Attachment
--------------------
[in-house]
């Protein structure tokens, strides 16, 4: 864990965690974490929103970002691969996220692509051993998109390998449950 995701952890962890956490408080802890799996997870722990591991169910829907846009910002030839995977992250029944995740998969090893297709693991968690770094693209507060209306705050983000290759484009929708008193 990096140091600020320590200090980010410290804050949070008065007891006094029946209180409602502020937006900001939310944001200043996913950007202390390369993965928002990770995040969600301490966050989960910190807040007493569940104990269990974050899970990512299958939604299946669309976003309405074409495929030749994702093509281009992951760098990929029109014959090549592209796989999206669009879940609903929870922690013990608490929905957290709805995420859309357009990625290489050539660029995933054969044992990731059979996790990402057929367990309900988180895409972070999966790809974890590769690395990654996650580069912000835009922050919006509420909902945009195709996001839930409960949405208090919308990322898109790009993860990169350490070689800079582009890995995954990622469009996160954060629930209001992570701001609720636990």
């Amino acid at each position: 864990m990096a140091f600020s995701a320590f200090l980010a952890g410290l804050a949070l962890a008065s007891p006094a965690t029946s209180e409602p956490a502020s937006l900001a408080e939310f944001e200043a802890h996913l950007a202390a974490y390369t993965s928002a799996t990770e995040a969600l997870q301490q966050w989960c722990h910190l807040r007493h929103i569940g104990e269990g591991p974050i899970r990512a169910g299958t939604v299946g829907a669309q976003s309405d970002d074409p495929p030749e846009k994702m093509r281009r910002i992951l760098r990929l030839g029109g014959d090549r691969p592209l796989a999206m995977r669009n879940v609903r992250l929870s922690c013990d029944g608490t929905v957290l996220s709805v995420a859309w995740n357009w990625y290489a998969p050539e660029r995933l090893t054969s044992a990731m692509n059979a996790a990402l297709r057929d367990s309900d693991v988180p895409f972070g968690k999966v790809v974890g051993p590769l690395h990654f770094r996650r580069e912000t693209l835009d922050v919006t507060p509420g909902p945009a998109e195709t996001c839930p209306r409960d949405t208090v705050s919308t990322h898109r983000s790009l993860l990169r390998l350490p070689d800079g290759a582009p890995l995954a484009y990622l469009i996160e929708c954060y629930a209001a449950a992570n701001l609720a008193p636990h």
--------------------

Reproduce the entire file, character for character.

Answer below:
[in-house]
């Protein structure tokens, strides 16, 4: 864990965690974490929103970002691969996220692509051993998109390998449950 995701952890962890956490408080802890799996997870722990591991169910829907846009910002030839995977992250029944995740998969090893297709693991968690770094693209507060209306705050983000290759484009929708008193 990096140091600020320590200090980010410290804050949070008065007891006094029946209180409602502020937006900001939310944001200043996913950007202390390369993965928002990770995040969600301490966050989960910190807040007493569940104990269990974050899970990512299958939604299946669309976003309405074409495929030749994702093509281009992951760098990929029109014959090549592209796989999206669009879940609903929870922690013990608490929905957290709805995420859309357009990625290489050539660029995933054969044992990731059979996790990402057929367990309900988180895409972070999966790809974890590769690395990654996650580069912000835009922050919006509420909902945009195709996001839930409960949405208090919308990322898109790009993860990169350490070689800079582009890995995954990622469009996160954060629930209001992570701001609720636990």
């Amino acid at each position: 864990m990096a140091f600020s995701a320590f200090l980010a952890g410290l804050a949070l962890a008065s007891p006094a965690t029946s209180e409602p956490a502020s937006l900001a408080e939310f944001e200043a802890h996913l950007a202390a974490y390369t993965s928002a799996t990770e995040a969600l997870q301490q966050w989960c722990h910190l807040r007493h929103i569940g104990e269990g591991p974050i899970r990512a169910g299958t939604v299946g829907a669309q976003s309405d970002d074409p495929p030749e846009k994702m093509r281009r910002i992951l760098r990929l030839g029109g014959d090549r691969p592209l796989a999206m995977r669009n879940v609903r992250l929870s922690c013990d029944g608490t929905v957290l996220s709805v995420a859309w995740n357009w990625y290489a998969p050539e660029r995933l090893t054969s044992a990731m692509n059979a996790a990402l297709r057929d367990s309900d693991v988180p895409f972070g968690k999966v790809v974890g051993p590769l690395h990654f770094r996650r580069e912000t693209l835009d922050v919006t507060p509420g909902p945009a998109e195709t996001c839930p209306r409960d949405t208090v705050s919308t990322h898109r983000s790009l993860l990169r390998l350490p070689d800079g290759a582009p890995l995954a484009y990622l469009i996160e929708c954060y629930a209001a449950a992570n701001l609720a008193p636990h």